Maintaining trailer tires is one of the most challenging aspects of commercial fleet maintenance since trailers are frequently rotated or released in a route or during a delivery change.
With tires making up one of the largest costs of fleet equipment, we’ve asked industry experts for tips on extending the tread life of trailer tires – recommendations to help your clients get the most out of their investment.
Choose the Right Tire
Fleets should consider the application and job function when selecting tires for a vehicle, says Robert Palmer, Bridgestone Americas’ director of market sales engineering. Today’s tires are designed to provide maximum performance, but even the best tire in the wrong application will not deliver the intended results.
Palmer recommends confirming tires are of the correct size and load range to meet the gross axle weight rating. Some newer vehicles require 16 ply (load range H) to meet the steer axle ratings, he says. In addition, fleets need to choose a tire with the appropriate speed capability for the service conditions. Palmer also suggests fleets select the appropriate tire design to ensure they get the most life out of their tires. Typically, most of the major application categories (i.e. long haul service, regional haul service, local pickup and delivery service and on/off-highway service) have a tire for each wheel position. Providing fleets with the correct options tailored to their needs means asking good questions.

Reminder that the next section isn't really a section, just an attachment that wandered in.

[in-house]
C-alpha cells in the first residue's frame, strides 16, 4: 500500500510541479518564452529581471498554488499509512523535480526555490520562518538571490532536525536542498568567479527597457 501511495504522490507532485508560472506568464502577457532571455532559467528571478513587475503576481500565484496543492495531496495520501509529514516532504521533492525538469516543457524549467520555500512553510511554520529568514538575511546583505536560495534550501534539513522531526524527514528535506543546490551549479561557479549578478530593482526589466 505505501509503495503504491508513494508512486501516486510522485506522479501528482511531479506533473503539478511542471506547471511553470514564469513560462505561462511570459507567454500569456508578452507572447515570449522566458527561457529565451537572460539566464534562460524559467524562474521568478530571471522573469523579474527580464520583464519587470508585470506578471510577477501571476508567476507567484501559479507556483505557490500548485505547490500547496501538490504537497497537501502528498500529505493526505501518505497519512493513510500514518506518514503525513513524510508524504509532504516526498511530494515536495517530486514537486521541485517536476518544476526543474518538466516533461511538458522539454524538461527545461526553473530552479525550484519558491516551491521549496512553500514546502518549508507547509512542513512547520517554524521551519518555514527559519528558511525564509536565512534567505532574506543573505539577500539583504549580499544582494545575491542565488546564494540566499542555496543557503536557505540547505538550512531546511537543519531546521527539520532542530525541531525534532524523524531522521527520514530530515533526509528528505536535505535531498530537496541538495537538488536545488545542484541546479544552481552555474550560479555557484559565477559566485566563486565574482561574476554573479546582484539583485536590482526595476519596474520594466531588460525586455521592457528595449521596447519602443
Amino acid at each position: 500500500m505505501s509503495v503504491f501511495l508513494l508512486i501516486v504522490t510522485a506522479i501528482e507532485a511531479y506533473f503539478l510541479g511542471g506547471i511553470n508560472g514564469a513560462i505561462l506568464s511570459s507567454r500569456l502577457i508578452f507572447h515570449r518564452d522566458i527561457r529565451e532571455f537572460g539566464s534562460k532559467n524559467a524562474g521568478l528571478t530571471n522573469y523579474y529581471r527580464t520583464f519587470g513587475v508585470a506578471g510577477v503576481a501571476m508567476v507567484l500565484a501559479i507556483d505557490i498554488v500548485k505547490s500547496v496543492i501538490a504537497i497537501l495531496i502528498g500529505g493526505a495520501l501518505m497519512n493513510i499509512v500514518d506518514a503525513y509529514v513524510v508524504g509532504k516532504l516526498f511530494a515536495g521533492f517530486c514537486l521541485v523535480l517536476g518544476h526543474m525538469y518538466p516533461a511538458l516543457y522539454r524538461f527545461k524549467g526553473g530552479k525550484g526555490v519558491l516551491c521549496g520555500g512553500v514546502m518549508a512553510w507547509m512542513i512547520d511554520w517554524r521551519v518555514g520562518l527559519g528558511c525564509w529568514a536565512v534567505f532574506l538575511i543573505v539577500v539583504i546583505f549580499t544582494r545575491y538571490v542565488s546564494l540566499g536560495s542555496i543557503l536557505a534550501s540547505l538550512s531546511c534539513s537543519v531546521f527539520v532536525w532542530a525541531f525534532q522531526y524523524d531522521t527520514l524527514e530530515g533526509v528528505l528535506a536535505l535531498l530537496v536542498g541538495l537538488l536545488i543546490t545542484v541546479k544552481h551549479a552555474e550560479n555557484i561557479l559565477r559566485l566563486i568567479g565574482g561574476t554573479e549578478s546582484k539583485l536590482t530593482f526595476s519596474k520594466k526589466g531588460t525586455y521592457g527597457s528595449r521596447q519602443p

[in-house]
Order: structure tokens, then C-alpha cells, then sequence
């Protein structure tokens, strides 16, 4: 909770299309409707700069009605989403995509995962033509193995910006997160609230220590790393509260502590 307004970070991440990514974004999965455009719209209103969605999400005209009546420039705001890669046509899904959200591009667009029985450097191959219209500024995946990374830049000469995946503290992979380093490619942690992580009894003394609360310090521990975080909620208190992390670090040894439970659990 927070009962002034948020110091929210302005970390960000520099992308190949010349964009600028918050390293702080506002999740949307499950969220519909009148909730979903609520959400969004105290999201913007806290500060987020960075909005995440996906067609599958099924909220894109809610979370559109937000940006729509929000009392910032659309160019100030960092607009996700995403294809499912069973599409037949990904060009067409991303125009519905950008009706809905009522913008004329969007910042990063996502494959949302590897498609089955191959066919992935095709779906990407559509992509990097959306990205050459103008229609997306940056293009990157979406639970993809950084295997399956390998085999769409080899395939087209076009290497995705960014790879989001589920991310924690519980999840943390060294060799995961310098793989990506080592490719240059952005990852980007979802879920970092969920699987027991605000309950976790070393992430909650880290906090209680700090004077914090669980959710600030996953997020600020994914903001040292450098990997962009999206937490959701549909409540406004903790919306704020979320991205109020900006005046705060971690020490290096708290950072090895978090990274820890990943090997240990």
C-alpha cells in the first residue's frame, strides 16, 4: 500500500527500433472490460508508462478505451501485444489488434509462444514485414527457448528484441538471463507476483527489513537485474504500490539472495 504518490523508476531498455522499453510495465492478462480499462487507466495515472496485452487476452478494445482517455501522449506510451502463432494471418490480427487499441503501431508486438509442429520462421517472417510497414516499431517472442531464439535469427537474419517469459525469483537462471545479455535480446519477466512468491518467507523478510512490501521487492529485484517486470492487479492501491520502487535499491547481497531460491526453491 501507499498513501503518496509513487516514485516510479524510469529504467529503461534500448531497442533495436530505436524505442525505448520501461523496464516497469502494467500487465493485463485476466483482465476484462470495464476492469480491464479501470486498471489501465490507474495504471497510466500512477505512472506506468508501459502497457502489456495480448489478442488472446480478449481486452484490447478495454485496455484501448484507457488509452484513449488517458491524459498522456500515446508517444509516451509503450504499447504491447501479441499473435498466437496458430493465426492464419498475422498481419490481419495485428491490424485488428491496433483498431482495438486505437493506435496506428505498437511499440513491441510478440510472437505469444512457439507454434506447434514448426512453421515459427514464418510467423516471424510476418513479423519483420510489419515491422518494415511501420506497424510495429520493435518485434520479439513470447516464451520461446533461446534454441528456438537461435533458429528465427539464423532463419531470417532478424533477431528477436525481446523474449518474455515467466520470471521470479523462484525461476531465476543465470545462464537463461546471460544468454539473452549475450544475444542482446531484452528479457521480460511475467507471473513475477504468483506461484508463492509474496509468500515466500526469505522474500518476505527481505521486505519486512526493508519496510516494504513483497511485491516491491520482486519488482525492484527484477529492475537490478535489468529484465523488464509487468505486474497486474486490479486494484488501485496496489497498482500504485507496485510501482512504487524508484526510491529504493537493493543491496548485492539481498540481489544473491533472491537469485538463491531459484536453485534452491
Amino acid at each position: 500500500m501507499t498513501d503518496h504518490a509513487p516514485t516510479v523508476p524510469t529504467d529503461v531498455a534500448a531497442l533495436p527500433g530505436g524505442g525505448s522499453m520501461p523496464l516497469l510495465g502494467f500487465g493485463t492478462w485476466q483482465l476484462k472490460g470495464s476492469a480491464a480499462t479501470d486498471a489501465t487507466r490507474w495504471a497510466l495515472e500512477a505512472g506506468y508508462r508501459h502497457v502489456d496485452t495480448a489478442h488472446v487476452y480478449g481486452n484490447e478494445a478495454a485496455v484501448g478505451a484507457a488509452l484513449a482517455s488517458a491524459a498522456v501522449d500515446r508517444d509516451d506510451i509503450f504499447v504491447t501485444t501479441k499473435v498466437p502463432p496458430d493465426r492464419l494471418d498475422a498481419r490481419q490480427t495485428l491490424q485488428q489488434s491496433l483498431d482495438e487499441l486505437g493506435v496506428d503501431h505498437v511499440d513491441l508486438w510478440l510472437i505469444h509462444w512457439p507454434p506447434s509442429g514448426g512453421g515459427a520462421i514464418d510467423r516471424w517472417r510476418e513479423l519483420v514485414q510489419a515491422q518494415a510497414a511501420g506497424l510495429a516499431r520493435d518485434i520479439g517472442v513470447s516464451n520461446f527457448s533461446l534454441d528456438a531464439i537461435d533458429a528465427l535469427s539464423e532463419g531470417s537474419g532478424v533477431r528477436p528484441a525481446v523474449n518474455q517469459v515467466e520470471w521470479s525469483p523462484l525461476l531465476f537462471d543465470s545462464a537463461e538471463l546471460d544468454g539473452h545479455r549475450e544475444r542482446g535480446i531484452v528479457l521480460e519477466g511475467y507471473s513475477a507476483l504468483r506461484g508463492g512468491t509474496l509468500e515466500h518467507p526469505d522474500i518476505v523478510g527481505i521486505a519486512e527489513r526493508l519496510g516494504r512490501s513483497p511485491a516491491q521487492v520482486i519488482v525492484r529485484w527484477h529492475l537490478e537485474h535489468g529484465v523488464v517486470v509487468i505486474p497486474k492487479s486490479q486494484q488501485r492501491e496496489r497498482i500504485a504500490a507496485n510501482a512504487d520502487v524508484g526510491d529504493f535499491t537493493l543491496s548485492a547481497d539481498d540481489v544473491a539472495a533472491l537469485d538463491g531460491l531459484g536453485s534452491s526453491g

Implement Routine Checks
Establishing an effective tire policy is key to maintaining a fleet’s tires. Matthew Hanchana, senior manager of the sales technical department for Giti Tire Ltd., suggests fleets address four key elements that contribute to the extended life of any tire: air pressure; rotation; mechanical maintenance of the vehicle, and speed.
Mike Graber, Toyo Tire’s senior manager for product planning and technical services, says implementing daily visual checks is one simple way to extend tire life.
“A pre-trip visual inspection while checking air pressure with a calibrated gauge will ensure tires are properly set for the haul,” Graber says. “Periodic maintenance like alignments and tire rotation will reduce the likelihood of mechanical factors causing premature tire removal.”
While there are lots of different elements to maintenance programs, it all starts with a commitment by the fleet, says Rick Phillips, vice president of sales for Triangle Tire USA.
“The fleet must be committed to a solid maintenance program,” Phillips said.
Maintaining correct inflation pressure is one of the most important tire-care practices that a fleet or owner-operator can employ to help ensure long tire life, says Evan Perrow, senior product marketing manager at Goodyear Tire & Rubber Co.
Perrow recommends that fleets and owner-operators check tire inflation pressures at least once a week, using a calibrated tire gauge. Other tire manufacturers recommend keeping track daily.
Giti’s Hanchana says for every 10% of under inflation in the tires on a vehicle, a 1% reduction in fuel economy will occur. That may seem small, but when you multiply by tire positions, trucks in your fleet and miles run per year, the cost adds up.